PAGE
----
For me personally, I have worked on The Innovation Value and won an "Innovation clients can feel" award for a different project. If you have been watching ibm.com, you will notice a lot on innovation. I cannot count all of the messages tied to innovation any more.

I'd say "Innovation is the new blue". (^:

My first glimpse into the business world's obsession with innovation was last year's International Workshop on Accelerated Radical Innovation. There I started to pick up the innovation lingo and, like Jared, saw how important experience design was going to be. None of this user experience work is new, it is just becoming a lot more valuable. If this is because CEO's are obsessed with innovation, then I am quite happy to share my background and experience to help them innovate.

Innovation: "It's the user experience, stupid".

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Management by discovery

An IA Institute job posting for "System Designer / Prototyper" at Klein Associates in Dayton reminds me of the "Management by Discovery" workshop that I attended in March. The workshop was part of the Mind your leadership conference at BGSU. (I missed the rest of the conference because I was travelling to the IA Summit.)

The workshop was officially titled "The cognitive dimenions of leadership: A practitioner's toolkit." I had no expectations, was mainly attending because it sounded interesting and it was close to home - worth the risk of a day of my time. What surprised me was that I already knew a lot of this stuff because Gary Klein is well-known for Cognitive task analysis and other HCI work (not sure how I missed Gary up until then). I had "stumbled" into an HCI person presenting to a business audience, so I felt right at home.

Management by Discovery is different than Management by Objectives and other management styles because it focuses on emergent goals (instead of upfront, well-defined goals, which never happens anyway). It means a lot of story-telling, sense-making, iteration and other things we assume with a user-centered design approach. "Taking UCD to the management decision level" might be a good summary.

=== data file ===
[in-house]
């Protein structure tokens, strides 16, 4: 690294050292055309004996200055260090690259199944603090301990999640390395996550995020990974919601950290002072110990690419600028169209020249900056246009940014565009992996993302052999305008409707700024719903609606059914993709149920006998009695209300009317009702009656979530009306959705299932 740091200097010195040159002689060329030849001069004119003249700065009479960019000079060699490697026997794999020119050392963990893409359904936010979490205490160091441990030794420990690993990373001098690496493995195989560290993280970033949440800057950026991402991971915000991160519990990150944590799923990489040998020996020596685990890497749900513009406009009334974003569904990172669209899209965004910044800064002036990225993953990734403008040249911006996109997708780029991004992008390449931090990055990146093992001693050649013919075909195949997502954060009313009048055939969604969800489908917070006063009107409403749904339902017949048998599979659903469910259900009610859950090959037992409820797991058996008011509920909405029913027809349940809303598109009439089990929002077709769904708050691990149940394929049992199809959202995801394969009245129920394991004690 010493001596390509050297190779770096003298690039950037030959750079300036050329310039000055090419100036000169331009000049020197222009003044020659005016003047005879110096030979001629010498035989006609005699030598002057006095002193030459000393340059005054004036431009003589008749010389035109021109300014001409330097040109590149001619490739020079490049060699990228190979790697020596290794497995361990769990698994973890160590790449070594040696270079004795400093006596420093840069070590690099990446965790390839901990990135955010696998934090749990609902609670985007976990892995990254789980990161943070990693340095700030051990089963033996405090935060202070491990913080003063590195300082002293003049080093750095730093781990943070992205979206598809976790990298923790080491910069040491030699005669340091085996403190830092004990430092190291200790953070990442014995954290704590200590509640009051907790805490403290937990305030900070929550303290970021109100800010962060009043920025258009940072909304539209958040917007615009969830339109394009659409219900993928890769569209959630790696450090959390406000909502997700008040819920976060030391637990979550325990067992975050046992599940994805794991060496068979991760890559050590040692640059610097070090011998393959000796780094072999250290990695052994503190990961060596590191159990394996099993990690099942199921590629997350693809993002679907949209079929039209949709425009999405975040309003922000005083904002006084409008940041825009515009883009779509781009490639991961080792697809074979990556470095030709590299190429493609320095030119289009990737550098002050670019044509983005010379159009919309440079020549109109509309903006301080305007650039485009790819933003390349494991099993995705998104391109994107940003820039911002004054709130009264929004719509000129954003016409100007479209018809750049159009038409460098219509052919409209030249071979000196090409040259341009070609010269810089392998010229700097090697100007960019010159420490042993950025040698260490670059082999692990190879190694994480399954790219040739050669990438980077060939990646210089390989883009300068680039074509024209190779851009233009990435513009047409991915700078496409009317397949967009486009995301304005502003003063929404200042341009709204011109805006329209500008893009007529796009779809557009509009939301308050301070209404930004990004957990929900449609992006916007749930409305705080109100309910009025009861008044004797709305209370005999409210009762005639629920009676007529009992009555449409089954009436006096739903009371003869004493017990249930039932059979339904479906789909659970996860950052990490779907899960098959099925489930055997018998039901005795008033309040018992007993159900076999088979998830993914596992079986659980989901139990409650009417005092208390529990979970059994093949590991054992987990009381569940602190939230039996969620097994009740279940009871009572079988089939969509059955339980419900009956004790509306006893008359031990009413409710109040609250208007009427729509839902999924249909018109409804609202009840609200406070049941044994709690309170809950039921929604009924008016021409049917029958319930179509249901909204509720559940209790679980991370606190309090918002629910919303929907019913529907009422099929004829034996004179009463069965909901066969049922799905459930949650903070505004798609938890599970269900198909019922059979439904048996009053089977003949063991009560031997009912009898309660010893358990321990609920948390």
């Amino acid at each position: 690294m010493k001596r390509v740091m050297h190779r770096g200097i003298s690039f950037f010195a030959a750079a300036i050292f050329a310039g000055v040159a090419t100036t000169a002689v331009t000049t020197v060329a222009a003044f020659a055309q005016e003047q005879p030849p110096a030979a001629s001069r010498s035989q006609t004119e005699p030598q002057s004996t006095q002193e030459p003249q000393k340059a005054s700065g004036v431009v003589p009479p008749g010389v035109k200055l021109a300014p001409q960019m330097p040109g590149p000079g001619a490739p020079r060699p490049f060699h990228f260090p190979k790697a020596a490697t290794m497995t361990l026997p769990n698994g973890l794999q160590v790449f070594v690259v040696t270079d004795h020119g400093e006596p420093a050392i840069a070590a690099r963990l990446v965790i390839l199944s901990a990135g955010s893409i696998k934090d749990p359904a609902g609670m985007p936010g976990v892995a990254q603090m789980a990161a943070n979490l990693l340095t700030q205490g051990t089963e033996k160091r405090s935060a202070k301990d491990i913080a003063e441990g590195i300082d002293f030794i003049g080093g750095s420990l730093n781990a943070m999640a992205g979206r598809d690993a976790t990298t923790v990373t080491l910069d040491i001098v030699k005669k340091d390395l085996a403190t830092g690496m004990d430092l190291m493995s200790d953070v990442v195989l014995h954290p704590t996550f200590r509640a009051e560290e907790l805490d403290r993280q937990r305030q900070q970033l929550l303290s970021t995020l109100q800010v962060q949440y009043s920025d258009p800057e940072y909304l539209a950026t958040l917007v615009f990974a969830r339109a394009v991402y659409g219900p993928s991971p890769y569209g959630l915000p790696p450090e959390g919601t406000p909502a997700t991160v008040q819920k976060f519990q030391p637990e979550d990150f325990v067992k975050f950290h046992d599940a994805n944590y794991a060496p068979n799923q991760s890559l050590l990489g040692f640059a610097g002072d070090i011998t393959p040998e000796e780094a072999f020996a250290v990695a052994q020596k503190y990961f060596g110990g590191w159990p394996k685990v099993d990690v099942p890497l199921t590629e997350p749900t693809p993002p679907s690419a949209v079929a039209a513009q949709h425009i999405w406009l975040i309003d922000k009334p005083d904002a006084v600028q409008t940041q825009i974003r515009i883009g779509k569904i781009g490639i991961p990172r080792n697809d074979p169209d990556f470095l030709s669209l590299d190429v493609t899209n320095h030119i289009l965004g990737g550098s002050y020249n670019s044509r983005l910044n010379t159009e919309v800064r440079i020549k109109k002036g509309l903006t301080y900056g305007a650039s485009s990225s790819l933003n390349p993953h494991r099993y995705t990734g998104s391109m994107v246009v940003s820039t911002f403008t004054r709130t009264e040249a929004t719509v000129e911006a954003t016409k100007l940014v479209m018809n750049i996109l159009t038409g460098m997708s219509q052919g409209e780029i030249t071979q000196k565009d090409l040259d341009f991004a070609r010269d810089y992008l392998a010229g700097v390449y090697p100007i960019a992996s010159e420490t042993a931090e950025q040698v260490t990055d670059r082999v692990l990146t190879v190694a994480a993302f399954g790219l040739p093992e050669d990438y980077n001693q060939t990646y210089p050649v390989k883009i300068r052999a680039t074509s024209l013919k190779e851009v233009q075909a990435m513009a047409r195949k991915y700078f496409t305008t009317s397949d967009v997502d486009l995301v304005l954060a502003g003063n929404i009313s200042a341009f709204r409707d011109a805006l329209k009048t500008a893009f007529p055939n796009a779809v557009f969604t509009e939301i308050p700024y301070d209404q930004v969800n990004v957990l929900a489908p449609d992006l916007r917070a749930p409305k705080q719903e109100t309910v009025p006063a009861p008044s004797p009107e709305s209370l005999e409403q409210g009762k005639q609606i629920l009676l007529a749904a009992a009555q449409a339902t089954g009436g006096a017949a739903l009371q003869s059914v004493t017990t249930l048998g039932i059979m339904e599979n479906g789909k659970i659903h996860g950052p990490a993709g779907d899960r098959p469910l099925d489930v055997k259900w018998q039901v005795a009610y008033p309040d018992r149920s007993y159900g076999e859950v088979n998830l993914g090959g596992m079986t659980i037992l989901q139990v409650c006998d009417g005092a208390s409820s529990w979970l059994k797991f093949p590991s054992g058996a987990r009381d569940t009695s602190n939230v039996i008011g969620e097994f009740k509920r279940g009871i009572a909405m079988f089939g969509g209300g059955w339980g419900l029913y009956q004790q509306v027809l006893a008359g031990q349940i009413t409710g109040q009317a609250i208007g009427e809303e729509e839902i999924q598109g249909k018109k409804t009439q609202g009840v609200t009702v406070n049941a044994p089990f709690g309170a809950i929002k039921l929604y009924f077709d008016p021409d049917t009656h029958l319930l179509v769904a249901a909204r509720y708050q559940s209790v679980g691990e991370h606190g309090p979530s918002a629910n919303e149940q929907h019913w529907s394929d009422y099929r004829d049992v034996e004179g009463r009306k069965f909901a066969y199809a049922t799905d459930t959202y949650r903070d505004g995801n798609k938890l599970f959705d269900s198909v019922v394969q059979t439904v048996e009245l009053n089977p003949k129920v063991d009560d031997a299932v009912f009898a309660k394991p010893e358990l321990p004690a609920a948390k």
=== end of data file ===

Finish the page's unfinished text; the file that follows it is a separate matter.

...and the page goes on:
Jay Rothman added his expertise on conflict engagement to the workshop. This was Gary and Jay's first collaboration on this topic.

All-in-all, a good day for me - sitting with a bunch of organization development people and "peeking over the fence" back at my own profession.

IBMers at the UPA Conference?

I made a "last minute" decision to attend the UPA conference in Colorado in a few weeks. Like we did at the IA Summit, I'd like to meet with other IBMers while I am there. I have blogged this internally and emailed a few people who I saw on the program, but sometimes it is easier to reach you here.

Plans so far: an "IBM table" at lunch on Wednesday, June 14.

If you are an IBMer who is attending and I have not contacted you yet, please email me or leave a comment here. Thanks!

Information experience Labs

Just noticed a few "information experience laboratories" in academia:

University of Missouri-Columbia > College of Education > The School of Information Science and Learning Technologies
The mission of the IE Lab is to improve the users’ information experience in web-based information systems through research methodologies that blend traditional usability evaluation with human information behavior research.